• Wilson Koewing

Bus Ride from Paris to Lyon

I left my rented flat in Paris before sunrise. Even at 6 am, the grind of Parisian life is evident. Swarms run frantic from train to train in packs, most resigned to the fate of a missed connection.

By seven, I was on a bus to Lyon.

In the idyllic French countryside, black and white cows graze under giant windmills. Lush farmland stretches out in patches of geometric greens and yellows. Thick trees dot the landscape. Green onions blow softly in the breeze. Above wildflowers of purple and red—which form gorgeous rashes on grassy hills—thin clouds hang close to the ground waiting to release gentle mist. Quiet French villages appear. One with a small community graveyard. Another, perched on a hill, slathered out under the façade of a castle.

On the road, we passed a pair of old Citroens. At a petrol station, a man with well-barbered hair and glasses filled up a convertible roadster. As we chugged away, a tan-colored mutt rolled in the trimmings of freshly cut grass, his owner screaming at him to return.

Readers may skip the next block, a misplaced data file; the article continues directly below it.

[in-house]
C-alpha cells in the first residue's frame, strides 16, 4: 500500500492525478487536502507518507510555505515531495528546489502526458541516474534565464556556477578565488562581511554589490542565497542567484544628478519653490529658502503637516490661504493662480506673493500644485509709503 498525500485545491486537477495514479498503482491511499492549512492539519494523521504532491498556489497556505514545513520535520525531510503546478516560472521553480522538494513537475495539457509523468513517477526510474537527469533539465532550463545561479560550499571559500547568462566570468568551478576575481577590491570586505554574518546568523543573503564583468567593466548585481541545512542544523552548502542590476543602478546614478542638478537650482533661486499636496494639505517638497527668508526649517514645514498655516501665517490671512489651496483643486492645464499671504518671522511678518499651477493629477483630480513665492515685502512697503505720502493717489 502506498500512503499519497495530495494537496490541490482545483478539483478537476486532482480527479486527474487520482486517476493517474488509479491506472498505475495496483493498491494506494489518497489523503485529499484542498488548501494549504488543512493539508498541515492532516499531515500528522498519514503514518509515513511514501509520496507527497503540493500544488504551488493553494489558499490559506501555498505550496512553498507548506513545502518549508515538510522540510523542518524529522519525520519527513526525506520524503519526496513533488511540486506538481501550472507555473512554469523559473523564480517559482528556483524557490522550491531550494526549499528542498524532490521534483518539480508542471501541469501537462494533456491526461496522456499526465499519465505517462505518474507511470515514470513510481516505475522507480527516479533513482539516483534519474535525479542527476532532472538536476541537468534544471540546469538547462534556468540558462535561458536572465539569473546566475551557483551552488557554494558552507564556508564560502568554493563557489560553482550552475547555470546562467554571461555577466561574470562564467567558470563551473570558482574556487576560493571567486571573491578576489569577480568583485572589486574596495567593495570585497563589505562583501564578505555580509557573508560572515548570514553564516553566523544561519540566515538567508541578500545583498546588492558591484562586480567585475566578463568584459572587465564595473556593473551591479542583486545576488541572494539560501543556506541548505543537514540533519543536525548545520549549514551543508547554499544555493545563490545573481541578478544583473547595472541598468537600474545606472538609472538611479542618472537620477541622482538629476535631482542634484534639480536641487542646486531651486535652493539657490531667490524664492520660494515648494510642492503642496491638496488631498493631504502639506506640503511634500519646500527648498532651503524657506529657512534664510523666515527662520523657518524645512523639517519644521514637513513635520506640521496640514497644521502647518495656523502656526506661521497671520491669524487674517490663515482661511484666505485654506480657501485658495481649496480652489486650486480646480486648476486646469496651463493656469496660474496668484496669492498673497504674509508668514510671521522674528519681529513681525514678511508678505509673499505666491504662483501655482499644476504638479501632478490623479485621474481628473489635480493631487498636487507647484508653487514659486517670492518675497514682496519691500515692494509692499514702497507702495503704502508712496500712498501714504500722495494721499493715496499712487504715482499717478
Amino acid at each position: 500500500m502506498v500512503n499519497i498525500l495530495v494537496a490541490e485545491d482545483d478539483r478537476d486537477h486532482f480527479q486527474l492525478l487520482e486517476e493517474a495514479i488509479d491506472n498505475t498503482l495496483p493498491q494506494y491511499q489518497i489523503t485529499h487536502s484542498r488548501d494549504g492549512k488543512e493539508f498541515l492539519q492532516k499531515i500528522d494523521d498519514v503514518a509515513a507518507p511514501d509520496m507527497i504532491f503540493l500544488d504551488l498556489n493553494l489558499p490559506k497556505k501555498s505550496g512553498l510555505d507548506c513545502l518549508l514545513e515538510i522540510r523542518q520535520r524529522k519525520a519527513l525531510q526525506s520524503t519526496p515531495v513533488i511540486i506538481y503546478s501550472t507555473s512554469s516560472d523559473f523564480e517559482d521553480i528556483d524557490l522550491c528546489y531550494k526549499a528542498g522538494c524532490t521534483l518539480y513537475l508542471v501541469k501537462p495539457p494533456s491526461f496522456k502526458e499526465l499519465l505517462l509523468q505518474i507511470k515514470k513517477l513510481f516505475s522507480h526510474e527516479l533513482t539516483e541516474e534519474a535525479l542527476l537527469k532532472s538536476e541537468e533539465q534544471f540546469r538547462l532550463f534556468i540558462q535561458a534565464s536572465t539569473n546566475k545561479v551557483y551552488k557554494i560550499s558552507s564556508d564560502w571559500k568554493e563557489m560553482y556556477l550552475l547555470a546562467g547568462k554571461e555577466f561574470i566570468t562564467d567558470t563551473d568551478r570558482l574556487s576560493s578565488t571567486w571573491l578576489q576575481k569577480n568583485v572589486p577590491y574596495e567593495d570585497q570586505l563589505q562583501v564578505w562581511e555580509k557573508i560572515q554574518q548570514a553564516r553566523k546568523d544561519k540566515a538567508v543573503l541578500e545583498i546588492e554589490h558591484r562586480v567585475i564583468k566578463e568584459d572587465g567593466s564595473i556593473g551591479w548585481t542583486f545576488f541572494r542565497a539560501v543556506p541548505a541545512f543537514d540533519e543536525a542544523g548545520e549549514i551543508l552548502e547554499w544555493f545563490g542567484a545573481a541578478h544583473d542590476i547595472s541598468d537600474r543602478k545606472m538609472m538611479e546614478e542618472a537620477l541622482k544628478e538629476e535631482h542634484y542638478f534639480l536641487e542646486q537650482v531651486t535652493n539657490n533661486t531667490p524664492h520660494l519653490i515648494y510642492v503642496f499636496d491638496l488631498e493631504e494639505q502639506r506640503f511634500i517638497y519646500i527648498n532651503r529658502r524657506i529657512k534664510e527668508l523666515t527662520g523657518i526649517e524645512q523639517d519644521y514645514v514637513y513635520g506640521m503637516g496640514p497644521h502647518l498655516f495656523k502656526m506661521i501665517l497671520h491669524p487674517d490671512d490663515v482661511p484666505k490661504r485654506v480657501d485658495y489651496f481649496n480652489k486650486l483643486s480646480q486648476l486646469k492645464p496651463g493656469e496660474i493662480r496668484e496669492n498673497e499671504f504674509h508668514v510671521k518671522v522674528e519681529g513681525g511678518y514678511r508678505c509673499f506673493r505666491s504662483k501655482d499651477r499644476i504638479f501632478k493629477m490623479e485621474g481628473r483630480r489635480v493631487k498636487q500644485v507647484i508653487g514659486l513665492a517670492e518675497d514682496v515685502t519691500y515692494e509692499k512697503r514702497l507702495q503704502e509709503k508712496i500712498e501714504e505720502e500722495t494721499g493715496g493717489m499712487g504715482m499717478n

Halfway to Lyon, the elevation climbed, and our ears popped. Green mountains rose hazy in the distance. The land became tree-covered, but no truly mountainous region presented itself.

On the outskirts, power lines and transformers began to connect the more densely populated area. Industry Rose. Warehouses and familiar businesses with unfamiliar names. And then Lyon. Grand houses on steep hills. A bridge crossed the Rhône river which, along with the Saone, course through the city and provide much of its aesthetic charm.

Exiting the bus, a regional transit strike was in progress. I wandered away from the station Perrache into a park and sat in the grass. The sun was warm, and the grass was soft. An elderly woman with a miniature chow sat on a bench nearby eating a baguette. An elderly man, walking at a snail’s pace, approached holding the leash of a Jack Russell terrier with a black streak across its face. They spoke in French as he neared. The woman coyly held out her hand. The man kissed it before reaching into his back pocket and presenting a single rose. She smelled the rose and let it rest across her lap. From a picnic basket she produced a baguette and handed it to the man. He nodded and strolled away taking a bite and humming softly to himself.


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